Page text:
KOHIMA, February 28, 2019: The return of formalin-injected fish to the market – in Kohima on February 23 and Dimapur on Wednesday – has once again exposed the lack of an adequate apparatus in Dimapur to check inflow of adulterated and spurious food items into the State.
In what seems to be a repeat of last year's June episode, three different breeds of fish – rahu, pankaj and pomfret – weighing 200 kg were confiscated from both wholesalers and retailers in New Market and disposed of at Dimapur Municipal Council (DMC) dumping site in Sunrise Colony on Wednesday.
Close on the heels of the crackdown in Kohima and upon a directive issued by higher authorities, the samples were collected from New Market by food safety officer (FSO) Samuel Zehol on February 23. These were then sent to State Public Health Laboratory (SPHL) in Kohima the next day for tests, whose results were given the following day confirming fears of formalin-laced fish being sold in the market again.
Earlier, a brief meeting was held in the presence of chief medical officer (CMO) Vikato Kinimi where Samuel Zehol and other officials from the district administration pointed out various loopholes that needed to be plugged.
It was observed that though Dimapur was the gateway through which fish and other consignments entered the State, the districts did not have a laboratory to check formalin presence in fish and conduct other tests. Nagaland currently has SPHL only in Kohima and a mobile laboratory, which too is generally stationed in Kohima, although Dimapur is the main gateway for entry of food items into the State and has a greater need for a mobile laboratory.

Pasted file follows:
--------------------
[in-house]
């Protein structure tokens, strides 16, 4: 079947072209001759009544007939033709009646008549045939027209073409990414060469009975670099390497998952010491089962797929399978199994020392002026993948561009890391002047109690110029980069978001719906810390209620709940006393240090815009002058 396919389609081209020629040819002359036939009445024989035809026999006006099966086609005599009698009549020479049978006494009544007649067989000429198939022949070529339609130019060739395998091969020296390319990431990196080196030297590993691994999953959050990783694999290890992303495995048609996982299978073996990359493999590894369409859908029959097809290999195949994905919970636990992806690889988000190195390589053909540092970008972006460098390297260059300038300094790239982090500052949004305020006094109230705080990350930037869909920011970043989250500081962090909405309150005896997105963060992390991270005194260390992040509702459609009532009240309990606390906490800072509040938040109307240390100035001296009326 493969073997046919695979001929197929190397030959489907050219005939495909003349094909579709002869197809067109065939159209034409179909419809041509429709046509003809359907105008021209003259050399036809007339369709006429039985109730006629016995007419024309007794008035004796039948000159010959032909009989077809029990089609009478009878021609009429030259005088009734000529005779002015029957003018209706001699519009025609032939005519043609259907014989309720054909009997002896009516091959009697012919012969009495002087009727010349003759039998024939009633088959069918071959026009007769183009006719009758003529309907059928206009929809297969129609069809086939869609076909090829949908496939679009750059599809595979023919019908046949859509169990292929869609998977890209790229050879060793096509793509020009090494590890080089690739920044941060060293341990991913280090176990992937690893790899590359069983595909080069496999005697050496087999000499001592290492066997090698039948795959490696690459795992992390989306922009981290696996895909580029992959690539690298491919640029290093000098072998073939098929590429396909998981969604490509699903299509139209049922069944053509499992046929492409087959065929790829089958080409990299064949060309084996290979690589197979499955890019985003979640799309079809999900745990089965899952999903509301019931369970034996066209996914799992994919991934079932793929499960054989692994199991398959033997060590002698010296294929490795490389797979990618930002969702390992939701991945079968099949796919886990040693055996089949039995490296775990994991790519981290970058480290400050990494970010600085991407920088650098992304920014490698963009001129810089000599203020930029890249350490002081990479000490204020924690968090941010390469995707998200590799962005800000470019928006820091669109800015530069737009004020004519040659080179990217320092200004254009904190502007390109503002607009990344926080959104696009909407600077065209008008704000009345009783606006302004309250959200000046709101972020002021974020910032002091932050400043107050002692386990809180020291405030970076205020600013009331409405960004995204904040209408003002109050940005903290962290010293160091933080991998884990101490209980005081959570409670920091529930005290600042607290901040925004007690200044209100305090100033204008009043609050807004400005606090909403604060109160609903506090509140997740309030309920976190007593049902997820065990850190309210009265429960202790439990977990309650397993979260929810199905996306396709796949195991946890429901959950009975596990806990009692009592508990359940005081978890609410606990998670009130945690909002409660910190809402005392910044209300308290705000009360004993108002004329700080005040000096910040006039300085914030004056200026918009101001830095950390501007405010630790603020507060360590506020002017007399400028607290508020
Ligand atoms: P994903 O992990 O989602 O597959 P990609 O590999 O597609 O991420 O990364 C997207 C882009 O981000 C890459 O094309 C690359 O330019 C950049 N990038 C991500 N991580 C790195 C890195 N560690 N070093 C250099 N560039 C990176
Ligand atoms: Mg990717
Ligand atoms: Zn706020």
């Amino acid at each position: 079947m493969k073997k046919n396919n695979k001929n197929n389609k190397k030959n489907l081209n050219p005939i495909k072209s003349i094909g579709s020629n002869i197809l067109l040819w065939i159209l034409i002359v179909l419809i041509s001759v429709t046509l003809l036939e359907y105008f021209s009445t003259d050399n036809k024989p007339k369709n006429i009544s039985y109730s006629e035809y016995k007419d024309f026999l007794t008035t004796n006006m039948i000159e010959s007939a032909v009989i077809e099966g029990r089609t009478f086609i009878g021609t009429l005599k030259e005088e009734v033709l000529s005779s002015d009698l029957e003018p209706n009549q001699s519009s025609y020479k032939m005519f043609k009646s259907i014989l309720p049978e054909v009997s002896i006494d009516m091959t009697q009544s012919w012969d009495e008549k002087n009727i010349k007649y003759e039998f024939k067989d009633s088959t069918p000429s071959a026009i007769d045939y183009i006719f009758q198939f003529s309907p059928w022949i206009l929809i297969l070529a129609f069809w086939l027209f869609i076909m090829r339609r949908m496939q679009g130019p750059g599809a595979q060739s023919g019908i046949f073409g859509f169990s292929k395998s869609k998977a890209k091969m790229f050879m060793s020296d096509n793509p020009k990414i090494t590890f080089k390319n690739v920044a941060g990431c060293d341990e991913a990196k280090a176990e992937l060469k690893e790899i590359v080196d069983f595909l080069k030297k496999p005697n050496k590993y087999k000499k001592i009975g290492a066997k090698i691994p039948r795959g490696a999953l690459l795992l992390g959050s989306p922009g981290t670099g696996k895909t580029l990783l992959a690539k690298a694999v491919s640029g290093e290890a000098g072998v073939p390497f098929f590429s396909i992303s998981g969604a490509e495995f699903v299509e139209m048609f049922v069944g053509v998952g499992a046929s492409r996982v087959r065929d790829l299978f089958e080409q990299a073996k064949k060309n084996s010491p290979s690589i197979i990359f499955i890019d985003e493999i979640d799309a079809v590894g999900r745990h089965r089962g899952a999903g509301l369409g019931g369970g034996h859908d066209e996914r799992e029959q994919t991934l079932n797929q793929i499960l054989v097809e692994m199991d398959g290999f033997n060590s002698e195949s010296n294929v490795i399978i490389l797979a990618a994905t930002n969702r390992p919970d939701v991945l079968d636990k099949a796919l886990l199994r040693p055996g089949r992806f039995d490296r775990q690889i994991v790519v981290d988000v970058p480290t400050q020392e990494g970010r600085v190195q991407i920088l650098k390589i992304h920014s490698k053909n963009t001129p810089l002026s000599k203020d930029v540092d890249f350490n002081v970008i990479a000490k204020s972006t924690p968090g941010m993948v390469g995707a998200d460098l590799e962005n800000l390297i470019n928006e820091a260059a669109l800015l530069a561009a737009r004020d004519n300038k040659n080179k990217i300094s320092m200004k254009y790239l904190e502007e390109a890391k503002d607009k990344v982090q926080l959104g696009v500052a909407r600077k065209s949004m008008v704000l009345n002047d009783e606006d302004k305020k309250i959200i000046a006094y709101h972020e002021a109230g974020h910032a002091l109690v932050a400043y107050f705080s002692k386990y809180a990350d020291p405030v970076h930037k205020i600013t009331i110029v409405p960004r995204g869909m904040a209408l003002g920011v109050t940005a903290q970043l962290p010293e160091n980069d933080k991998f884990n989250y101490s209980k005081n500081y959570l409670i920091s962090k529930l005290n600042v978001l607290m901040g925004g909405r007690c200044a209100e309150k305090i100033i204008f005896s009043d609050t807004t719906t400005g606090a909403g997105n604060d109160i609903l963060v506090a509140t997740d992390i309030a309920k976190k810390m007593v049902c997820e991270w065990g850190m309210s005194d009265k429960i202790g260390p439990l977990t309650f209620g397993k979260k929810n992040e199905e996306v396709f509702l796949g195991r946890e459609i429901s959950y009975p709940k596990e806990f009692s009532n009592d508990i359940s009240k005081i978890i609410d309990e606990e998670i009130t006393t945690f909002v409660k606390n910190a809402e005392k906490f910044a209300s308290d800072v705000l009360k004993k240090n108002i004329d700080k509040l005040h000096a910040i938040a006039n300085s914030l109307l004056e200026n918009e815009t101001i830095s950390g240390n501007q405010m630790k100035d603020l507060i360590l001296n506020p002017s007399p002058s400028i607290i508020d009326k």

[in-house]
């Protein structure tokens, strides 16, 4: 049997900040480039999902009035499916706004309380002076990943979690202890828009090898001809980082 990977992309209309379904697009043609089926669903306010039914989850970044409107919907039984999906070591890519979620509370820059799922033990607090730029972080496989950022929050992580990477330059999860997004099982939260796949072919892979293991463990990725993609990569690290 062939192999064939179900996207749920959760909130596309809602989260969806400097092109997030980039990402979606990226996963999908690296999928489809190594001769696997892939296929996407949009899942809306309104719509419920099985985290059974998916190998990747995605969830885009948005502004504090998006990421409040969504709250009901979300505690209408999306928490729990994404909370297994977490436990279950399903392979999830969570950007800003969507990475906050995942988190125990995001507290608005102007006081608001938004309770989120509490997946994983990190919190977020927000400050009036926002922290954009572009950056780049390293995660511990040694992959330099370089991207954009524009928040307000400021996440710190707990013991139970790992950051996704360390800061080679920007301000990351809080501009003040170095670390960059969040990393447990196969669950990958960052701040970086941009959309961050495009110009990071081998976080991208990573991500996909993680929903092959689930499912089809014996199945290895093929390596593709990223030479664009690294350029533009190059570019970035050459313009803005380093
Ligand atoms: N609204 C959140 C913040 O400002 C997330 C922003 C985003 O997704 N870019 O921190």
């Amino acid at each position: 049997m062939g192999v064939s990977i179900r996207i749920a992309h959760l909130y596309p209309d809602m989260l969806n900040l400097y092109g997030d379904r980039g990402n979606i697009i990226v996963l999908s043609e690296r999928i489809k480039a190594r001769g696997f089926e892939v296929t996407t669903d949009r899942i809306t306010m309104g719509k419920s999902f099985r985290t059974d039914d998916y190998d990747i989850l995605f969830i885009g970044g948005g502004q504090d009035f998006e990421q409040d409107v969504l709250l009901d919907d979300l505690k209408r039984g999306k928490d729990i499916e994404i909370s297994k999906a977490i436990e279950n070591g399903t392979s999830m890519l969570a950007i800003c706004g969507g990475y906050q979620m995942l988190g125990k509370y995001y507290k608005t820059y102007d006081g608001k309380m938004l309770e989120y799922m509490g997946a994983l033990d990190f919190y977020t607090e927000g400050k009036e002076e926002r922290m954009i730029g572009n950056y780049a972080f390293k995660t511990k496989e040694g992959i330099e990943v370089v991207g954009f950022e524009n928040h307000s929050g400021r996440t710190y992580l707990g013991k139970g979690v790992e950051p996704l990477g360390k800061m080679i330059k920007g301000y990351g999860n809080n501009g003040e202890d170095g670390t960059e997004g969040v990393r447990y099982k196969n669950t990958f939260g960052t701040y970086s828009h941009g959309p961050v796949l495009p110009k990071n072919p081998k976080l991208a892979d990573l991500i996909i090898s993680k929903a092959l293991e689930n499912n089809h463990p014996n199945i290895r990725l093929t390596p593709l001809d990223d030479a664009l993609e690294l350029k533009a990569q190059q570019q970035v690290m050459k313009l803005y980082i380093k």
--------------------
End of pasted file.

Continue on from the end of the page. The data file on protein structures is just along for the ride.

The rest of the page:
Secondly, though there is a veterinary quarantine department in the State collecting entry fees, it is not adequately equipped to check if livestock entering the State is safe for consumption.
The meeting also considered initiating more stringent checks at entry points before food items are cleared for entry into the State. Unfortunately, Dimapur does not even have a proper food testing laboratory to begin with.
The CMO also called for an inter-State meeting with representatives from Andhra Pradesh from where fish is mainly imported and work out a modality to ensure that fish entering the State is formalin-free.
The formalin saga began on June 25 last year when samples of six different breeds of fish tested positive for the toxic chemical used in preservation of dead bodies. In the ensuing months till October, fish markets in various districts wore a deserted look due to the blanket ban on fish treated with formalin.
Finally, on October 17 last year, fish traders heaved a sigh of relief when a truck laden with a consignment of fish from Andhra Pradesh was taken for inspection to DDSC stadium, before being cleared for sale in the market.
With Nagaland Post inputs